• how do we prepare pre-service teachers for this type of learning environment?
  • what are the benefits?
  • are there drawbacks?
  • how do we best teach students to manage their online profiles?
  • how do students best create and manage on online portfolio?
  • what else?

The framework of learning online and in public is here as demonstrated. Helping students to develop and manage a personal learning network is an important part of preparing students for the future. I believe the need to use online resources, connections and crowd sourcing to collaborate and problem solve is the way of the future. Simple tools such as a blog can serve as a personal portfolio for students to capture their journey, sharing and reflections.

While this seems like a natural direction or next step, there is much work to do. Many people are uncomfortable in this environments. We have to put strategies in place on overcome the fear factor.  Teachers must be able to put themselves in the place of the learner in this new environment. I believe significant change is needed in pre-service teacher programs to have new professionals ready and comfortable in this environment.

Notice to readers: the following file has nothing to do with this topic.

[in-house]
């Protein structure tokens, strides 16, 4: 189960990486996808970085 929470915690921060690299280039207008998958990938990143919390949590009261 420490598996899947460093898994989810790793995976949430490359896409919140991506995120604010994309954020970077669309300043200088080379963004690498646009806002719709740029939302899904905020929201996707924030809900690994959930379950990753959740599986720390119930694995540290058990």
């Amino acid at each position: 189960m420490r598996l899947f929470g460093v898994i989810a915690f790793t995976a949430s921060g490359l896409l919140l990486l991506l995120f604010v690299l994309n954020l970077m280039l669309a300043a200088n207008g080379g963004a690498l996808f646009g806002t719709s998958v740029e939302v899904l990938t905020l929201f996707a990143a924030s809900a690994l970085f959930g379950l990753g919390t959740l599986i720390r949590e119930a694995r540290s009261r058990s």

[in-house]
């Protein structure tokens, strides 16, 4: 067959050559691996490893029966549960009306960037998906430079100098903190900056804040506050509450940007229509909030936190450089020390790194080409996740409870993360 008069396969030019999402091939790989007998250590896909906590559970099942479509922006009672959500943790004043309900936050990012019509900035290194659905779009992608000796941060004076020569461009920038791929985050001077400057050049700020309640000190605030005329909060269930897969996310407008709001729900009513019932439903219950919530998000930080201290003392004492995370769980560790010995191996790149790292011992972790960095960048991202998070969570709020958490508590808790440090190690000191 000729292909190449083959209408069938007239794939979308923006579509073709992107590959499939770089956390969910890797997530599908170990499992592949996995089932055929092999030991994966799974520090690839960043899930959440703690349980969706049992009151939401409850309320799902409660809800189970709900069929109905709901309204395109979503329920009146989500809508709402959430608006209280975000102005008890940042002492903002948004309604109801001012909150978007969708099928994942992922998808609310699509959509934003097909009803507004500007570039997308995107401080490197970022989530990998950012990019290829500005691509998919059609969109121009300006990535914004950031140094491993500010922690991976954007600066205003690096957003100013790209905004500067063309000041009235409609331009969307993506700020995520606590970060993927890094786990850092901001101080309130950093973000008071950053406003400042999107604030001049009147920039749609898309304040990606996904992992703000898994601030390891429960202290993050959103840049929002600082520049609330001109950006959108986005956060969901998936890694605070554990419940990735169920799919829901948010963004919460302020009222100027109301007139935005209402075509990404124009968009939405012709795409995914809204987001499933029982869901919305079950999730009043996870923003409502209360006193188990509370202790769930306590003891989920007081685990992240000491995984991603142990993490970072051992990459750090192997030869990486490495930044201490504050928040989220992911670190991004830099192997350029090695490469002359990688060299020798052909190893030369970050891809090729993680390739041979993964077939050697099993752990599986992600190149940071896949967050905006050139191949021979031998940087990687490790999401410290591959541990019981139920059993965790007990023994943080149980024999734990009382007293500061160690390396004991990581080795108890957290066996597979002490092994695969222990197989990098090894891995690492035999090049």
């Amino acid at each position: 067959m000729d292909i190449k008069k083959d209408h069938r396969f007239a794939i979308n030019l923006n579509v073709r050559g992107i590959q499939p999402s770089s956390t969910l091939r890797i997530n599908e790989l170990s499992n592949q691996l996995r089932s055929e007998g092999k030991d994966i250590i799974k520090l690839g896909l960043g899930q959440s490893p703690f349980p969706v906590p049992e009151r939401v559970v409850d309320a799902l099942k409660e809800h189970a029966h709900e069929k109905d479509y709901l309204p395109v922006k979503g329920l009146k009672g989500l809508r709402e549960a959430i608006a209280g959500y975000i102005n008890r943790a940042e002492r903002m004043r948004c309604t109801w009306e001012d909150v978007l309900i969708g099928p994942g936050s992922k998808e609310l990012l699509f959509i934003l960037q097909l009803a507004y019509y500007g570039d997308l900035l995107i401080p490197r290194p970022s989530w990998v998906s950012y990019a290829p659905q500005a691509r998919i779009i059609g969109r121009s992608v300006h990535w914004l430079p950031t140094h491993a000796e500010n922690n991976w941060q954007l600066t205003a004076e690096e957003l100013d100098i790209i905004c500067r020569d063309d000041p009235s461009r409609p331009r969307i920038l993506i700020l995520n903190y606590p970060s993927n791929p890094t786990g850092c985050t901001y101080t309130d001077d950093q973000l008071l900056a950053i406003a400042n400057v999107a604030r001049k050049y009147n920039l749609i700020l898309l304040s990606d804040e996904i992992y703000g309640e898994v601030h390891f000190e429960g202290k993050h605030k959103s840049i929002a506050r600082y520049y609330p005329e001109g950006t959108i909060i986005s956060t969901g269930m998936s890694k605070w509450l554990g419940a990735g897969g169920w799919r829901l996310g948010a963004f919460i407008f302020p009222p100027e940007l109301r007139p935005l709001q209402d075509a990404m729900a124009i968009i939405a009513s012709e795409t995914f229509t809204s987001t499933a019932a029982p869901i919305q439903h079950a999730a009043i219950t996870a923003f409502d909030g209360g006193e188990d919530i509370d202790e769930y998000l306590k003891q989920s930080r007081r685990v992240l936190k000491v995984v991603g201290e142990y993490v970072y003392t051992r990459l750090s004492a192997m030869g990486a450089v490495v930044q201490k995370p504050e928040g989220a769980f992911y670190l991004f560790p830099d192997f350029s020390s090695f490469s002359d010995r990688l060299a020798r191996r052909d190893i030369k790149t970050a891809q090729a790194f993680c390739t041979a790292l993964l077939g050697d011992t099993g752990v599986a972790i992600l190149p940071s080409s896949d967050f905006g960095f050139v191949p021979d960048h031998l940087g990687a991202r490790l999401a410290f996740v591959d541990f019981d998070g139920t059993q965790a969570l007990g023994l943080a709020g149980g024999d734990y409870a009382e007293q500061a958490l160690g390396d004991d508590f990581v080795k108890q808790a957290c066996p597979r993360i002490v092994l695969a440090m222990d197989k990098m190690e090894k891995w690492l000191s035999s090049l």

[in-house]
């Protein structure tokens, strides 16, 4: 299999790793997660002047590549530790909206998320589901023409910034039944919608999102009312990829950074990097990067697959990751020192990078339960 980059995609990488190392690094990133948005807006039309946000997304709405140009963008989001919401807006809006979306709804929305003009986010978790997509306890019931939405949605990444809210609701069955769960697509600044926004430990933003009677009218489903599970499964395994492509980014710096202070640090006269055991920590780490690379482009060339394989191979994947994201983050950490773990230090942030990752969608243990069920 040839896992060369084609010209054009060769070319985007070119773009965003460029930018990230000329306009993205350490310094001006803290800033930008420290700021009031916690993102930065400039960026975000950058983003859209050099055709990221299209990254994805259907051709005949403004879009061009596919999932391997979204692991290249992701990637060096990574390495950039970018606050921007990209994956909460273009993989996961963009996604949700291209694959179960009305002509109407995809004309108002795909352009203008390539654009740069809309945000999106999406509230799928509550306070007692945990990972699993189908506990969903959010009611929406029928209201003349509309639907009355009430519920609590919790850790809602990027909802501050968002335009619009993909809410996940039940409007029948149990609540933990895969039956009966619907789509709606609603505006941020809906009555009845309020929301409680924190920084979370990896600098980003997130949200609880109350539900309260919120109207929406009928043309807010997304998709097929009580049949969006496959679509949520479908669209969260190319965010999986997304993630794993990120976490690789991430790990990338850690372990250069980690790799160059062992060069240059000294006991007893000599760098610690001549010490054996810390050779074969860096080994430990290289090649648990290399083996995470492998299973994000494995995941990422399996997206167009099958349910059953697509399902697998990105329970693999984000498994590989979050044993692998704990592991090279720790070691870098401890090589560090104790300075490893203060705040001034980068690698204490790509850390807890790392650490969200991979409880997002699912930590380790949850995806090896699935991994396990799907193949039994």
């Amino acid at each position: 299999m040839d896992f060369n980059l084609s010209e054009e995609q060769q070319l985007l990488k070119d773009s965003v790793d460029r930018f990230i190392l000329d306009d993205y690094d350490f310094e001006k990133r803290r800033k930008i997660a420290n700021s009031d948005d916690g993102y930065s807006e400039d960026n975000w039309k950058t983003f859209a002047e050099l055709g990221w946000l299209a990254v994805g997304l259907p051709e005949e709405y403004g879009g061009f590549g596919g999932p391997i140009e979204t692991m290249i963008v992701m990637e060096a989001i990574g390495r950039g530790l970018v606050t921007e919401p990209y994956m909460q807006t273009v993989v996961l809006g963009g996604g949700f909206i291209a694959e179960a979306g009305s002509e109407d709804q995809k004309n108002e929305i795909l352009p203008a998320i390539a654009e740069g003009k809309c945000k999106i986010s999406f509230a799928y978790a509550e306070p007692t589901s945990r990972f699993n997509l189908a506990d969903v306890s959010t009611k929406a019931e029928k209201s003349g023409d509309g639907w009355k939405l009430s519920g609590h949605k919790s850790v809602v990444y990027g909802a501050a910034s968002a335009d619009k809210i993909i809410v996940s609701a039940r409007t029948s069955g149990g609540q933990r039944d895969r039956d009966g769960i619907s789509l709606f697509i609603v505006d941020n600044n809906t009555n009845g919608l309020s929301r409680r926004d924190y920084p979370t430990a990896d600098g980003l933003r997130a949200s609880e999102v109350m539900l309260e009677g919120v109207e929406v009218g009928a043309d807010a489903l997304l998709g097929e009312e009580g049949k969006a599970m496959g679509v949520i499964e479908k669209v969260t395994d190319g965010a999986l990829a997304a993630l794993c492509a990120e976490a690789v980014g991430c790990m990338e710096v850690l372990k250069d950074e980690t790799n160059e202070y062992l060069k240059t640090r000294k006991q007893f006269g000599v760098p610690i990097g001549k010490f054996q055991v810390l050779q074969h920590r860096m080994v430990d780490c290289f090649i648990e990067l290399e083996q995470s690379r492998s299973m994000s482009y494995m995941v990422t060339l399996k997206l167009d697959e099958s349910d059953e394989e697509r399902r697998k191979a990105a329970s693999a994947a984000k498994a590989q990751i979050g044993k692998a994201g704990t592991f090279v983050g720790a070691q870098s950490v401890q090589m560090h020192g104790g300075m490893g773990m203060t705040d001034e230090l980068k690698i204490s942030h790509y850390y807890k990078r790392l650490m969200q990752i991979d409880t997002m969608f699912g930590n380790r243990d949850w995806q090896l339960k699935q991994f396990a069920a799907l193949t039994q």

As a post conference follow up, I had the pleasure of assisting Shannon with her clarinet lessons by preparing a recording to assist in her learning. Thanks to the internet, distance was no barrier to providing assistance: a pdf of the music notation was exchanged by email, I recorded the music using an iRig mic on my iPhone e-delivered the audio recording back to Shannon.  I hope I can continue to be involved in Shannon’s music journey!

~Mark

The Notability App

Notability is a great little iPad app that lets you write and/or draw on the iPad screen. This inexpensive app ($0.99) offers a number of features including: advanced word processing, pdf annotation, linked audio recording, auto sync, media insertion and library organization.